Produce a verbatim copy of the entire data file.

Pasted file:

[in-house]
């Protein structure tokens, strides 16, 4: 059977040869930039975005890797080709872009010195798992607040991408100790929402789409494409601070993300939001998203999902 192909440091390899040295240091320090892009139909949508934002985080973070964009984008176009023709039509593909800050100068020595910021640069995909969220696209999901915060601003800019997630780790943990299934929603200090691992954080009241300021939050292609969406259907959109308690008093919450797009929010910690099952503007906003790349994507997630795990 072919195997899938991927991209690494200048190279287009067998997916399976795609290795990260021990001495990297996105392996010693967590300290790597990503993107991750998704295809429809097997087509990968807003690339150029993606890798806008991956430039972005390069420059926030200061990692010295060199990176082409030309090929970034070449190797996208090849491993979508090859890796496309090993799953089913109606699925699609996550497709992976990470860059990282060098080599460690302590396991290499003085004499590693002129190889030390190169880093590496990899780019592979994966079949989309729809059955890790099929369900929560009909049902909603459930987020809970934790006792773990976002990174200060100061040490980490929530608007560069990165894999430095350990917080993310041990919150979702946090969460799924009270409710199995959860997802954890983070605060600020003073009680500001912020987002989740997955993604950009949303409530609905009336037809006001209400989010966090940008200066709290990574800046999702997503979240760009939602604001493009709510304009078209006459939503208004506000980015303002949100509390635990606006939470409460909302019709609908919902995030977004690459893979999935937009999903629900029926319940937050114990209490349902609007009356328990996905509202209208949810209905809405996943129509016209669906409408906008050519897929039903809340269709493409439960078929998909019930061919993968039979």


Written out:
[in-house]
């Protein structure tokens, strides 16, 4: 059977040869930039975005890797080709872009010195798992607040991408100790929402789409494409601070993300939001998203999902 192909440091390899040295240091320090892009139909949508934002985080973070964009984008176009023709039509593909800050100068020595910021640069995909969220696209999901915060601003800019997630780790943990299934929603200090691992954080009241300021939050292609969406259907959109308690008093919450797009929010910690099952503007906003790349994507997630795990 072919195997899938991927991209690494200048190279287009067998997916399976795609290795990260021990001495990297996105392996010693967590300290790597990503993107991750998704295809429809097997087509990968807003690339150029993606890798806008991956430039972005390069420059926030200061990692010295060199990176082409030309090929970034070449190797996208090849491993979508090859890796496309090993799953089913109606699925699609996550497709992976990470860059990282060098080599460690302590396991290499003085004499590693002129190889030390190169880093590496990899780019592979994966079949989309729809059955890790099929369900929560009909049902909603459930987020809970934790006792773990976002990174200060100061040490980490929530608007560069990165894999430095350990917080993310041990919150979702946090969460799924009270409710199995959860997802954890983070605060600020003073009680500001912020987002989740997955993604950009949303409530609905009336037809006001209400989010966090940008200066709290990574800046999702997503979240760009939602604001493009709510304009078209006459939503208004506000980015303002949100509390635990606006939470409460909302019709609908919902995030977004690459893979999935937009999903629900029926319940937050114990209490349902609007009356328990996905509202209208949810209905809405996943129509016209669906409408906008050519897929039903809340269709493409439960078929998909019930061919993968039979």